Poor performance is not the only reason clients leave their wealth manager, but poor performance is often the stem from which problems occur in other areas, convincing clients to take their assets elsewhere.
As a wealth management firm, you’re one of many, and in the age of the Internet, it’s easier than ever for a client to research the thousands of firms in this world that are competing for their business.
And with so much financial content on the web, wealth managers no longer have the monopoly on information they once had.
Poor performance will be less and less tolerated as clients have a better gauge to judge the results.
What’s more, clients know they have options when it comes to who manages their money.
Why Clients Leave Their Wealth Manager
This is basic. Delivering low or negative returns for too long, especially when the client feels like time is no longer on their side, will eventually result in a lost client.
It doesn’t matter how down-to-earth and personable you are as an advisor. They hired you and your firm to deliver results.
The question is, why is the performance bad? What can do you about it?
Do you spend too much time on non-investment related work? Do you need better tools to manage the data and help your decision-making?
If poor performance is bad enough, then charging high fees is adding insult to injury. Your fees should be reasonable relative to the performance.
We understand that there is intense downward pressure on fees, and it’s hard for small- and medium-sized investment firms to lower their fees to compete with the low levels that the Vanguards and BlackRocks of this world can afford to charge.
In this industry climate, there will be some give-and-take. Your fees might have to be lowered, but you can also look at cost-cutting in other areas to offset the lower fees.
Lack of Trust
Are you selling investment products that benefit you before they benefit the client? Did you overpromise on the returns, but underdelivered?
If you find it easier to make money by bringing in new assets rather than growing the existing base through good investing, then you’re destined to lose the client. In the short term, you’ll generate revenue, but in the long term, that strategy will fail when the client sees low returns and considering taking their assets elsewhere.
Make sure your interests are aligned with the clients’. You profit when they profit; you lose when they lose.
Not keeping regular contact with your clients sends a message either that you “don’t care” about them, or worse, you’re hiding bad news from them.
If you’re not hiding bad news, great! Give the client a call, invite them into the office, listen if their investment needs have changed, and modify their investment strategy if necessary.
Remember when talking to the clients, keep the language simple. The client is not expected to be the investments expert; you are.
Avoid complex industry jargon. Be prepared to explain your pie charts and graphs in very layman’s terms. The only thing the client understands is that you will help them make money; speak to that level.
If you are “hiding bad news” (e.g. very poor performance), be honest and open about it. Think of it like “keeping the lid on a volcano”: the longer you suppress the volcano, the more violent the eventual eruption will be.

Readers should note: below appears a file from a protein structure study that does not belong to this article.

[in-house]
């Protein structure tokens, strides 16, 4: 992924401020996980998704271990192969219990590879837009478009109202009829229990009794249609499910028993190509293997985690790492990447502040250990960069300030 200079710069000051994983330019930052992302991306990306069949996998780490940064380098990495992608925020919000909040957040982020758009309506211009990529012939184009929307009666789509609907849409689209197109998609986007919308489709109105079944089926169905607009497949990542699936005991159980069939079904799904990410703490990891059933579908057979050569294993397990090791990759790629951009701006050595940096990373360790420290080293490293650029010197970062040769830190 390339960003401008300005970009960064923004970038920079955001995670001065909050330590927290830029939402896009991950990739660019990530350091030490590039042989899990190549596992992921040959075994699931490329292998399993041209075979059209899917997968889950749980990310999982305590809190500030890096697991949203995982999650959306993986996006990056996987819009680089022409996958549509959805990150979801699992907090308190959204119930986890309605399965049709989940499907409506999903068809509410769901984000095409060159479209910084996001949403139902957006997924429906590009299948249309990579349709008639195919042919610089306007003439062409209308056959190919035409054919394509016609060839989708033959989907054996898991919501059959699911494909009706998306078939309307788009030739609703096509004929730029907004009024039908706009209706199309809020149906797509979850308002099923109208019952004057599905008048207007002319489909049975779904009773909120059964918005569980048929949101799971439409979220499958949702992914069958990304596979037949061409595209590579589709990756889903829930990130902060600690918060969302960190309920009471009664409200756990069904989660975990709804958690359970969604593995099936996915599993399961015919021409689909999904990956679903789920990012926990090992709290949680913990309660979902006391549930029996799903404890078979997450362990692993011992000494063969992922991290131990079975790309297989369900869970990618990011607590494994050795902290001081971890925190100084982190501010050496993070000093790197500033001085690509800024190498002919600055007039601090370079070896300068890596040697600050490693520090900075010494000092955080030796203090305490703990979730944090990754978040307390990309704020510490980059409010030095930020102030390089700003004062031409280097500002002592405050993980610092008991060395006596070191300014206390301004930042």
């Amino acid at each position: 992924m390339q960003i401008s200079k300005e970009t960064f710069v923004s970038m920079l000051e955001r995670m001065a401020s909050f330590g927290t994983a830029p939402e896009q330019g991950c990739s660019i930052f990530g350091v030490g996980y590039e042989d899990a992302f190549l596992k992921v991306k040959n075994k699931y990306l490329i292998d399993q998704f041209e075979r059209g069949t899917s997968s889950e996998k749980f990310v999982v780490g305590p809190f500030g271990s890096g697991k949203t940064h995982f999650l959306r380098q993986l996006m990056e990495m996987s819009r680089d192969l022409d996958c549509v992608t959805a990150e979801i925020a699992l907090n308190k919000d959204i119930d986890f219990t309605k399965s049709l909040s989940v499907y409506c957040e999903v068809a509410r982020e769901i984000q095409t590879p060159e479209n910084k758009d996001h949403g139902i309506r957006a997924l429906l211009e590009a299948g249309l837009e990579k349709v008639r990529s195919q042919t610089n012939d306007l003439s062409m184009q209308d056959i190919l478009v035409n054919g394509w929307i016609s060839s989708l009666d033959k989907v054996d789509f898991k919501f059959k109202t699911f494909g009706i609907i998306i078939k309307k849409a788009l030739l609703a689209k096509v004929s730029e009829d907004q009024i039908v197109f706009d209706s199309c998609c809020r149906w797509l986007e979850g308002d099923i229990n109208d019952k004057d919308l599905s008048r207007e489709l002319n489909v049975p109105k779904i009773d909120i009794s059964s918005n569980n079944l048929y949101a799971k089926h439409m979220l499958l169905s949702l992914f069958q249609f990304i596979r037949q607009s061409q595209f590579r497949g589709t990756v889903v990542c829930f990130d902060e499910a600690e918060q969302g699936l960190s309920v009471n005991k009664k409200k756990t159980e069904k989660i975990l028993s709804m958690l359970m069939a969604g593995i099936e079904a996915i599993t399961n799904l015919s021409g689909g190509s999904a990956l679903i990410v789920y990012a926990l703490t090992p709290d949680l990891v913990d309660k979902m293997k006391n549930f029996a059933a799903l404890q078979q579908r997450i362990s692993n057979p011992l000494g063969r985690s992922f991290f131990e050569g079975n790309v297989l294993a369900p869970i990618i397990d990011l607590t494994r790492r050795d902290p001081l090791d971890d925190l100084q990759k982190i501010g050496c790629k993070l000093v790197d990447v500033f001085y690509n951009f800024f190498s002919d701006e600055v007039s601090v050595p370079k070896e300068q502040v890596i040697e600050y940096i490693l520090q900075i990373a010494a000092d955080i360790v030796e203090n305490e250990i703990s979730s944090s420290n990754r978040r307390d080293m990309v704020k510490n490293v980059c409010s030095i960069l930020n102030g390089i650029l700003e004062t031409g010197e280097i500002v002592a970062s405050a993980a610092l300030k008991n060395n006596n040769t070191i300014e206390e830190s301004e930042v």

The client will be upset either way when they found out the performance is bad, but things will be a lot worse if they discover you deliberately avoided telling them the bad news. Instead of a graceful departure, the client could take anger to the Internet and smear your firm’s reputation with 1-star reviews and very damning testimonials.
As the wealth manager, it is your job to lead the communication. Never interpret client silence as a vote of confidence in you.
Give Your Clients Reasons Not to Leave
Bad performance is a root cause for why clients leave wealth managers, and from that stem other reasons for departing: high fees, lack of trust, and bad communication.
Clients are well aware of your competitors. The Internet has made it easier to find them and their positive reviews. It’s also easier than ever for an angry client to leave poor online reviews of your firm, which could result in an unknown amount of lost business. It’s more important than ever to do things right for your clients.
If performance is poor, take a look at your existing practices. What can you do to devote more time to researching and investing? Consider outsourcing operational activities or leveraging automation technology.
What tools can you adopt to help you become better at investing? Think about getting a turnkey investment management platform.
Keep fees in line with clients’ expectations, and be prepared to cut costs in other areas to mitigate lost revenue from lower fees.
Build trust by keeping lines of communication open. Be transparent; staying silent when problems arise will only make problems worse.
Being a wealth manager in this day and age is one of high risk and high reward as it relates to the clients. Angry clients can make it known to the world why they don’t like you, potentially driving away new business.
Likewise, happy clients will tell the world why they love you, and you’ll be in position to land new clients more easily.
Do what it takes to keep your clients happy, and you’ll be more than just one of the many wealth management firms out there.